Even Medusa Should Be Loved
I thought I knew what love was when I was 13 and kissing a tall green eyed boy in the woods whose eyes still send shivers down my spine when I think about them.
And then I turned 15 and I thought I knew when I was crying into the shoulder of a boy who would rather fuck his ex-girlfriend than spend time with me in the daylight. I thought that was what love was supposed to be.
Then I turned 16, and kissed boys who tasted like beer.
Then I turned 17, and kissed boys who told me I tasted like vodka.
Then I turned 18, and started to think that kissing boys made me weaker
and then I turned 19, and kissed boys again anyway.
They would never look directly into my eyes, like I was Medusa and would turn them into stone with the strength of my passion.
I was just an organ pumping blood into their veins feeding their libidos, smiling at their empty compliments until I was sure they would combust.
They looked through me, ignoring the single freckle on my nose, greedily gnawing at my lips instead of tracing the curves with curious fingers.
They never saw the length of my eyelashes or how my left eye sits slightly higher than my right.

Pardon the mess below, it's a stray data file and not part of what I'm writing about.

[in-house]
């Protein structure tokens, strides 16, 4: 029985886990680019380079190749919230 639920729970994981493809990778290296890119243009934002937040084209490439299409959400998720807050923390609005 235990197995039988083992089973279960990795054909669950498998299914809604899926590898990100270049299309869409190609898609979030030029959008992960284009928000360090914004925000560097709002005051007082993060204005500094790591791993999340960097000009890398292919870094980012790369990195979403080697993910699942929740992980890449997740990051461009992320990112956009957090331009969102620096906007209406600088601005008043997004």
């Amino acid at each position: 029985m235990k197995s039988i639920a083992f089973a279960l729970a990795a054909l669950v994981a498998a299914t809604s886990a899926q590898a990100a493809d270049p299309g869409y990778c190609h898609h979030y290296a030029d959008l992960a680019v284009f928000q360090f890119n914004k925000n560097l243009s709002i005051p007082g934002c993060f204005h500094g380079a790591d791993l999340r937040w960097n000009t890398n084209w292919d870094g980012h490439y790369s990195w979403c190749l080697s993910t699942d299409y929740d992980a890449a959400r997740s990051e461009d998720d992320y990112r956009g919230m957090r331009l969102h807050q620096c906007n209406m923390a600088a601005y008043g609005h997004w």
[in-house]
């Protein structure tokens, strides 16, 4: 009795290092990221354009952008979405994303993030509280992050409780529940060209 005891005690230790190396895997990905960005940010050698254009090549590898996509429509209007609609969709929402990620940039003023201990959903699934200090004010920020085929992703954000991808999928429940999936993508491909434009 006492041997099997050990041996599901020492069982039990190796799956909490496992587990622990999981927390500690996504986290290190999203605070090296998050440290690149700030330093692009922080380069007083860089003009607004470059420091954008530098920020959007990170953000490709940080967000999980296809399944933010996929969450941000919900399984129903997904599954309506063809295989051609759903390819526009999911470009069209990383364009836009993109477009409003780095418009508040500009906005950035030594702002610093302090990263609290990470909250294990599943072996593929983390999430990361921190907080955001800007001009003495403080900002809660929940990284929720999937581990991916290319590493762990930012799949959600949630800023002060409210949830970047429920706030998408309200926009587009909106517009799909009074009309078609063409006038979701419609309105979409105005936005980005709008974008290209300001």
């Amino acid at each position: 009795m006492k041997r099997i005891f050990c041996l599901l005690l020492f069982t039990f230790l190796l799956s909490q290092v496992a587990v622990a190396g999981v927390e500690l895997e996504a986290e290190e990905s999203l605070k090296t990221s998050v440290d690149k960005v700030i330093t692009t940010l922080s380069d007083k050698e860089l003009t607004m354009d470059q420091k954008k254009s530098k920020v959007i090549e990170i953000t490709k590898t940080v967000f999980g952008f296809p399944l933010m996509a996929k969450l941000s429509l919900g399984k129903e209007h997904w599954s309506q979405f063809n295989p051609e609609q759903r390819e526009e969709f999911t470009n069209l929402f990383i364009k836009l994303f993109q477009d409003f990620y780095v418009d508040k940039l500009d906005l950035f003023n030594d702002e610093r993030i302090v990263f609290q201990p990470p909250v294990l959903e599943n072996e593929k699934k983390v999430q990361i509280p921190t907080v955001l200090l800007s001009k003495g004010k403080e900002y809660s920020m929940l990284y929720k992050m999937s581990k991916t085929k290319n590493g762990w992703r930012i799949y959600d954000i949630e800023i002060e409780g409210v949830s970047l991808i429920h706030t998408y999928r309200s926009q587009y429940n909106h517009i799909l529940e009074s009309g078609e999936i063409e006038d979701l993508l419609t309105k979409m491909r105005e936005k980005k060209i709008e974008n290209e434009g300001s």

I was skin
I was sweat
I was lust
but never a kiss goodbye or a kiss hello.
They taught me that love is not what it’s chalked up to be because they taught me that love is foggy car windows or hickies given by a mouth that knows more about rum than the edges of my body.
Maybe this time they will look into my eyes and wonder what I was like as a child or what book I could read a million times over or what would be my last meal on death row.
But they kissed and touched and fucked the monster with snakes for hair and eyes that could turn anyone cold and lifeless.
I am a monster;
what does that make them?
By Kimberly Siehl
My name is Kimberly Siehl and I’m a 20 year old student at The College of New Jersey studying clinical psychology and spanish. I love writing, singing, dogs, and good food.